Sunday, February 12, 2006

Book Review: How to Read Genesis

If there is one book that needs to be read in our day and age it is How to Read Genesis by Tremper Longman III. There are so many competing approaches and interpretations of the first book of the Bible that it is often difficult to sort out which are right. Creation in six days, a woman from the side of a man, "sons of God" taking "daughters of men", a flood and animal rescue, dysfunctional families, and more. Who really wrote the book of Genesis? Is Genesis myth or history? How does Genesis relate to the flood stories of Israel's surrounding cultures? Are the days of creation meant to be taken literally? What is the relationship between the creation stories and the scientific understanding of origins? Why are there two accounts of creation in the Genesis? Questions. Questions. Questions. How are we to make sense of Genesis? Is there are right way of reading Genesis? Longman argues that, indeed, there is. In a superbly clear and sensible manner, he explores the book of Genesis with his reader and, in the process, identifies a series of interpretive questions for responsible reading of this intriguing opening to Scripture. These questions are derived from the nature of the book itself. They are:
  1. What kind of book is Genesis?
  2. How did ancient Hebrews tell stories?
  3. Was Genesis written at one time by a single person?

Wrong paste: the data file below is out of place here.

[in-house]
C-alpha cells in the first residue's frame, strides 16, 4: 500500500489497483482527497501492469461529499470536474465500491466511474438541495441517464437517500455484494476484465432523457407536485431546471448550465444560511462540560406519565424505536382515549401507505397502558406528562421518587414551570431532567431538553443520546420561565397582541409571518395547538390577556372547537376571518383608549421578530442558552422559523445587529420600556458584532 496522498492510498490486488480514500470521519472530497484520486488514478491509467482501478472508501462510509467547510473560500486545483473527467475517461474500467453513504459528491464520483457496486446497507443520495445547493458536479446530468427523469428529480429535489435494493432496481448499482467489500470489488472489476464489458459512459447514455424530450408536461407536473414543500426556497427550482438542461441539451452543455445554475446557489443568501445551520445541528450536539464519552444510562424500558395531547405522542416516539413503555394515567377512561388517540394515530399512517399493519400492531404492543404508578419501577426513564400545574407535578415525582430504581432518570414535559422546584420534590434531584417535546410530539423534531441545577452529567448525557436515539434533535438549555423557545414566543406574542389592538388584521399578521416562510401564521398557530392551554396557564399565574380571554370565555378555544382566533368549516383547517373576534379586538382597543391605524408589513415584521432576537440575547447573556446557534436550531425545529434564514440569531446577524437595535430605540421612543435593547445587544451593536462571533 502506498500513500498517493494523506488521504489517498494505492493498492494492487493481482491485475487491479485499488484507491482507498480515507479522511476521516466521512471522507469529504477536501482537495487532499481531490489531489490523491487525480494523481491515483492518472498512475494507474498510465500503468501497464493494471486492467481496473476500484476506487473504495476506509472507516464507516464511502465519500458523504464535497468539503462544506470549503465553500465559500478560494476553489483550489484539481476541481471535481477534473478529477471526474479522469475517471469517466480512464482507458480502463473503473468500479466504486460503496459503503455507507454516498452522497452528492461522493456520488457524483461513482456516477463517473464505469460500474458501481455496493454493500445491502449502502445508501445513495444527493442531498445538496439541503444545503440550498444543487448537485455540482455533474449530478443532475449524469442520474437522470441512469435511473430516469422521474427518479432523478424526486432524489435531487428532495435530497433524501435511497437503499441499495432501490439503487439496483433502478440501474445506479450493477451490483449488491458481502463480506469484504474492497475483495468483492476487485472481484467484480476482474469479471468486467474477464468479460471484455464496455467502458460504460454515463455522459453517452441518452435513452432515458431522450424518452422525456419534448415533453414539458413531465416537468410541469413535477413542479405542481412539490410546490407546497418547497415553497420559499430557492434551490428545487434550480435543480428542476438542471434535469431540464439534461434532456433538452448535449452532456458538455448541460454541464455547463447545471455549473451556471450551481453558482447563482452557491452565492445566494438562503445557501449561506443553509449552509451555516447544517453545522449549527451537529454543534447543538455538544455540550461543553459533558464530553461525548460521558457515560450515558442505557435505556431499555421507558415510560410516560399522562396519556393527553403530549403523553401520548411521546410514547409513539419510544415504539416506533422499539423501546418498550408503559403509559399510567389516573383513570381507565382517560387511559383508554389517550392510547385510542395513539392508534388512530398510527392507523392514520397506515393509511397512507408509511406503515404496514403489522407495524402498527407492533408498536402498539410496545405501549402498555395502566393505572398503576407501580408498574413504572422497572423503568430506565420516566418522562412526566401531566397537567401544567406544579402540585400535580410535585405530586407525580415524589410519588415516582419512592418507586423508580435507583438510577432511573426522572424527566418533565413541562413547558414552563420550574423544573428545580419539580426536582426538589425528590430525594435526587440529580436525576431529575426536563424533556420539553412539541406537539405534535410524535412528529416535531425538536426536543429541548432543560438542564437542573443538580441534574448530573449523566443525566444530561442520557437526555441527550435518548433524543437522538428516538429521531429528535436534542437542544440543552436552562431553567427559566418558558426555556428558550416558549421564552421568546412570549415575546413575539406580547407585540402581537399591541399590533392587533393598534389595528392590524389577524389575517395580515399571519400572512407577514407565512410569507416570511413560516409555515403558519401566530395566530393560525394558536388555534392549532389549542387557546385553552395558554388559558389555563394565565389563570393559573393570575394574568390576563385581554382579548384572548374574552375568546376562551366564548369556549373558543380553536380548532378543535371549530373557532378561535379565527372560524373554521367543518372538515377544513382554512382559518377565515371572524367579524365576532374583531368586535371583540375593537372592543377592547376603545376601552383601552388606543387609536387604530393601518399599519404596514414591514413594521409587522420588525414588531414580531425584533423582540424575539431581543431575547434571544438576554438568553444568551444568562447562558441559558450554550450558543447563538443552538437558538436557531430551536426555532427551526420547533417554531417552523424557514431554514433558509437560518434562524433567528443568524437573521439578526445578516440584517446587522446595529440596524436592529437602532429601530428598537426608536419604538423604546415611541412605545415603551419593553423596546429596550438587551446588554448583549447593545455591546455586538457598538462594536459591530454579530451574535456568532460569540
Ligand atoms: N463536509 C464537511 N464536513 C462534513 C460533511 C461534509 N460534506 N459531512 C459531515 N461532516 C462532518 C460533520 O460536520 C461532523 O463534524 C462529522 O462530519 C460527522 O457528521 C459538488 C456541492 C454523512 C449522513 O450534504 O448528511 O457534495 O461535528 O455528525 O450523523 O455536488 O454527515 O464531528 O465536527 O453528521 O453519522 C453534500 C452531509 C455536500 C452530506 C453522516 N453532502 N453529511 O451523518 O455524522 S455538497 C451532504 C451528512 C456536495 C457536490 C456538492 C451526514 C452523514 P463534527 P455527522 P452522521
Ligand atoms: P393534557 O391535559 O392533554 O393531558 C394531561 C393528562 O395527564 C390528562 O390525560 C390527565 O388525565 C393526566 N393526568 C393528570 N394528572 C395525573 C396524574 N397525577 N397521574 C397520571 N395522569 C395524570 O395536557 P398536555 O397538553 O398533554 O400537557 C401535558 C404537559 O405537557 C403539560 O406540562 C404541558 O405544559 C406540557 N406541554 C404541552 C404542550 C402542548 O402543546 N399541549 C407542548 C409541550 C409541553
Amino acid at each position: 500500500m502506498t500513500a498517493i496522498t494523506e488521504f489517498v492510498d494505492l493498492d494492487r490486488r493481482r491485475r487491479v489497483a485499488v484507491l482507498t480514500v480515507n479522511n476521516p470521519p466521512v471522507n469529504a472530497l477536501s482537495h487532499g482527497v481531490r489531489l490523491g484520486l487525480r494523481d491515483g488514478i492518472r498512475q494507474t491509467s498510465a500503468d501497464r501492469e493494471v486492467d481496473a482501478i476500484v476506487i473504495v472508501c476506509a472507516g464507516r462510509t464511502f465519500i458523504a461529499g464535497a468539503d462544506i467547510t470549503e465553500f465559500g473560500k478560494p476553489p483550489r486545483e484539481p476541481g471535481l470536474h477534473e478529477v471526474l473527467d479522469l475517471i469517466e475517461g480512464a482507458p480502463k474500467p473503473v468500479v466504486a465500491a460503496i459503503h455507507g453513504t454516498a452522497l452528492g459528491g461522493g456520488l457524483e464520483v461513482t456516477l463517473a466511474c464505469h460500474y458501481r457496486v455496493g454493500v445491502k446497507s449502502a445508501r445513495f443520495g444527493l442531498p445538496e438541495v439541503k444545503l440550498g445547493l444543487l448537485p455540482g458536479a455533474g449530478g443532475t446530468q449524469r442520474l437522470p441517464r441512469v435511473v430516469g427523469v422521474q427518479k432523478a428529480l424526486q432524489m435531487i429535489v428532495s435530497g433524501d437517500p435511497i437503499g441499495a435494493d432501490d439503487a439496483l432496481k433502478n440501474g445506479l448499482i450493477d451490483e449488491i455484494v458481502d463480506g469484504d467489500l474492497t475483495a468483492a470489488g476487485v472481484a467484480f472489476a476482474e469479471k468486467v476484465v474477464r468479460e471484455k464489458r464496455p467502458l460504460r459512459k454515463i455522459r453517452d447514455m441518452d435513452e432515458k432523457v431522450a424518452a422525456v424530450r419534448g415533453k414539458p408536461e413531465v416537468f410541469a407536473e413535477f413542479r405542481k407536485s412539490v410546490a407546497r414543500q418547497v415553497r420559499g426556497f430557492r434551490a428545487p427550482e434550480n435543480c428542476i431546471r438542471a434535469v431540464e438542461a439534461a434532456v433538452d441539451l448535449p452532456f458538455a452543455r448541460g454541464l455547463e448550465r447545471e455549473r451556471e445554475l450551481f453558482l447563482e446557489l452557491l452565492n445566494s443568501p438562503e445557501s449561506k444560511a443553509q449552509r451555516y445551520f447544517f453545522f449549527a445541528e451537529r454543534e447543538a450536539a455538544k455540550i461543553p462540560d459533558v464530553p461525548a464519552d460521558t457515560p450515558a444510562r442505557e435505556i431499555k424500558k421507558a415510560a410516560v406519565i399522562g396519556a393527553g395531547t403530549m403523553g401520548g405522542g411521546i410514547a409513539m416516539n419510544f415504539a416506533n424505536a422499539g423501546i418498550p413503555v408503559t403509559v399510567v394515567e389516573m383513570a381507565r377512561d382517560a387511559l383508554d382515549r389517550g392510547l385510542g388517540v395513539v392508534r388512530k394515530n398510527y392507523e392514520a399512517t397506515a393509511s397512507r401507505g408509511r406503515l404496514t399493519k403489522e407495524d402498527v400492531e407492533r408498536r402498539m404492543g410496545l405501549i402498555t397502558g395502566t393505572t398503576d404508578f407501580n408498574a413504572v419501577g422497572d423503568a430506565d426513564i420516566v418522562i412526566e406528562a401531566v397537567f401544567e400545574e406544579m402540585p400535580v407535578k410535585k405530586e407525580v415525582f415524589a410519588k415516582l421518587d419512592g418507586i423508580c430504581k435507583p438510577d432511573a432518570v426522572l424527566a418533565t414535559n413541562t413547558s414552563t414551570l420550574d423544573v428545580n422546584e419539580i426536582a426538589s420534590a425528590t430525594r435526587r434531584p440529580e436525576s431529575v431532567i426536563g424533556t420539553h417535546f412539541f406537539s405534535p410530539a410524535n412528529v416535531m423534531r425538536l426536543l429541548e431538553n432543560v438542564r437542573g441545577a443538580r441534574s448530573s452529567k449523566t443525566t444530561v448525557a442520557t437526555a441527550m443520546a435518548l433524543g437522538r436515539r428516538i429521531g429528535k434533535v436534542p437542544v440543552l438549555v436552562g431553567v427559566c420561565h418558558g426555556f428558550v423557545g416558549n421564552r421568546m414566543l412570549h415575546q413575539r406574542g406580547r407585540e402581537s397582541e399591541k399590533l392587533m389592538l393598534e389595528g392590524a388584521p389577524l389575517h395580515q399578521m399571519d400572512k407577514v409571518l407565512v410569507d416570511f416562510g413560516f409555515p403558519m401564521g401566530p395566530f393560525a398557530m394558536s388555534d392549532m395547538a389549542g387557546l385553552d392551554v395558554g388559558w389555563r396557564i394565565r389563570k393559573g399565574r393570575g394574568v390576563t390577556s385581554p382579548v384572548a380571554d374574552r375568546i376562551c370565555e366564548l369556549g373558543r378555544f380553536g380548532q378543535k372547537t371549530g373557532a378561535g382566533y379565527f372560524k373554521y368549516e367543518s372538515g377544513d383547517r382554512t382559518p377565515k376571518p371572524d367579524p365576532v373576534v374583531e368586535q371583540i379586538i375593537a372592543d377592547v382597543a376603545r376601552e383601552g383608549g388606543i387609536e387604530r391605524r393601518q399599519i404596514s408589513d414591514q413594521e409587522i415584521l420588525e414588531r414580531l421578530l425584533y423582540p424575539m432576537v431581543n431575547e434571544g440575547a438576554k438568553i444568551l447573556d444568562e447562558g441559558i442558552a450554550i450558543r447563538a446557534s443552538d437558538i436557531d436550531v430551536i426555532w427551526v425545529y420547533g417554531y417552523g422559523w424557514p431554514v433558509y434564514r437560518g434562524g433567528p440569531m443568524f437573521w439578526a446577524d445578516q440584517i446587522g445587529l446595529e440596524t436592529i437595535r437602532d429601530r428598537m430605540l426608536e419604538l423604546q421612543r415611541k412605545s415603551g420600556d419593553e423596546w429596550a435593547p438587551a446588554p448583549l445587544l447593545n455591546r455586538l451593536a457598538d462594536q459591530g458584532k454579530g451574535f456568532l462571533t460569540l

4. What can we learn about Genesis from comparable ancient Near Eastern literature?
  5. When was Genesis written?
  6. What does Genesis tell us about the past?
  7. Does our knowledge of the ancient Near East help us understand Genesis?
  8. How does Genesis describe God?
  9. How does Genesis describe God's relationship to his people?
  10. How does Genesis fit into the whole of Scripture?
  11. What in Genesis is theologically normative for us today?
  12. What is my redemptive-historical relationship to the events of Genesis?
  13. What can I learn from Genesis about how to think and act in a way pleasing to God?
  14. How can I keep from imposing my own views on Genesis?

How to Read Genesis answers all of these questions in a model of clarity. In addition to the above, Longman also includes a final chapter on the special issue of how to read Genesis as Christians.

It may seem that a book on such important subjects would be hard to understand. Not at all. Longman writes plainly and engagingly in an easy-to-read style. And the book is only a couple hundred pages long. If you are looking for a responsible guide to reading Genesis then this how-to book is perfect for you.

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